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Meet Mike Johnson, US House Speaker & DC's most Googled person
Meet Mike Johnson, US House Speaker & DC's most Googled person | US Politics In: 60 | GZERO Media

Meet Mike Johnson, US House Speaker & DC's most Googled person

Jon Lieber, head of Eurasia Group's coverage of political and policy developments in Washington, DC, shares his perspective on US politics.

Who is Mike Johnson?

Mike Johnson became the most commonly Googled person in Washington, DC, this week when he won a surprising bid for the House speakership after Republicans failed to rally around multiple nominations from across their caucus once they removed former speaker Kevin McCarthy from his seat several weeks ago.

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Newly elected Speaker of the House Mike Johnson (R-LA) addresses the U.S. House of Representatives after he was elected to be the new Speaker at the U.S. Capitol in Washington, U.S., October 25, 2023.

REUTERS/Elizabeth Frantz

A speaker at last

As former US President Gerald Ford once told his fellow Americans, “Our long national nightmare is over.” On Wednesday, House Republicans united to elect Mike Johnson of Louisiana the new speaker of the House of Representatives.

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Speakerless House shows weakness to US adversaries, says Rep. Mike Waltz
Speakerless House shows weakness to US adversaries, says Rep. Mike Waltz | GZERO World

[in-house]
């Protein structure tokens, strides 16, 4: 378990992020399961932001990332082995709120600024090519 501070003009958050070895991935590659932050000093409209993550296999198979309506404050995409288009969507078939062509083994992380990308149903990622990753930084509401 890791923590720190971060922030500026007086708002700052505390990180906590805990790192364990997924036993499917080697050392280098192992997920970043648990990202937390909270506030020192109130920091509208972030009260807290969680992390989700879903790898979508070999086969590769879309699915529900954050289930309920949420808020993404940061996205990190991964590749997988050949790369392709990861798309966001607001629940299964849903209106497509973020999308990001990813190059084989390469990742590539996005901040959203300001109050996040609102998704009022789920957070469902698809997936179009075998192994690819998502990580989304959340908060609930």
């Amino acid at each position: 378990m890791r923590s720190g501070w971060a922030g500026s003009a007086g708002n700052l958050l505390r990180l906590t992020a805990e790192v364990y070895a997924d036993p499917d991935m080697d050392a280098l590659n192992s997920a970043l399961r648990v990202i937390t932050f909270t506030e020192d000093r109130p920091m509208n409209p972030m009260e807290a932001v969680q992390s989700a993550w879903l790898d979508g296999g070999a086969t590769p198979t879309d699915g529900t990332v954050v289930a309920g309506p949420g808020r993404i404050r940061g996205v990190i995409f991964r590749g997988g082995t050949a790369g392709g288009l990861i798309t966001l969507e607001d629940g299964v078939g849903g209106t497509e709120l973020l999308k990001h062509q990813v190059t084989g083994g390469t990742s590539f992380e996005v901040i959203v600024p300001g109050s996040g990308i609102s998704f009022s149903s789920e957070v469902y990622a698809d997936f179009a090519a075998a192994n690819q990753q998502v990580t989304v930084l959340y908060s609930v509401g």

Speakerless House shows weakness to US adversaries, says Rep. Mike Waltz

It's not a particularly comfortable moment to be a House Republican on Capitol Hill. Unable to agree on a Speaker, the House remains paralyzed and unable to do crucial work on a wide array of domestic and foreign policy priorities. Israel, of course, is at the top of that list. Republican Congressman Mike Waltz worries that the paralysis on Capitol Hill is playing right into the hands of America's adversaries.

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Paralyzed US House is an “absolute nightmare” - Sen. Chris Murphy
Paralyzed US House is an “absolute nightmare” - Sen. Chris Murphy | GZERO World

Paralyzed US House is an “absolute nightmare” - Sen. Chris Murphy

A House (of bickering Republicans) divided against itself, cannot stand. Forgive the redux of Abraham Lincoln's famous quote, but it seems particularly relevant in light of another week of total paralysis on Capitol Hill. Namely, within the House Republican caucus.

According to Democratic Senator Chris Murphy, who sat down with Ian Bremmer for an interview on GZERO World, the chaos in the House chamber due to Republicans' inability to nominate a House speaker may, in fact, be a feature, not a bug. "The House is just an absolute nightmare, and it's a really bad look for the United States. It weakens President Biden's credibility abroad."

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Speaker of the House of Representatives Pro Tem Patrick McHenry (Republican of North Carolina), left, talks with House Speaker nominee United States Representative Jim Jordan (Republican of Ohio) in the moments prior to the vote for Speaker of the House of Representatives, at the U.S. Capitol in Washington, DC, Wednesday, October 18, 2023. The House of Representatives has been without speaker since Speaker of the United States House of Representatives Kevin McCarthy (Republican of California) was ousted from the speakership on October 4, 2023, during a vote initiated by United States Representative Matt Gaetz (Republican of Florida), and led by a small group of fellow Republicans.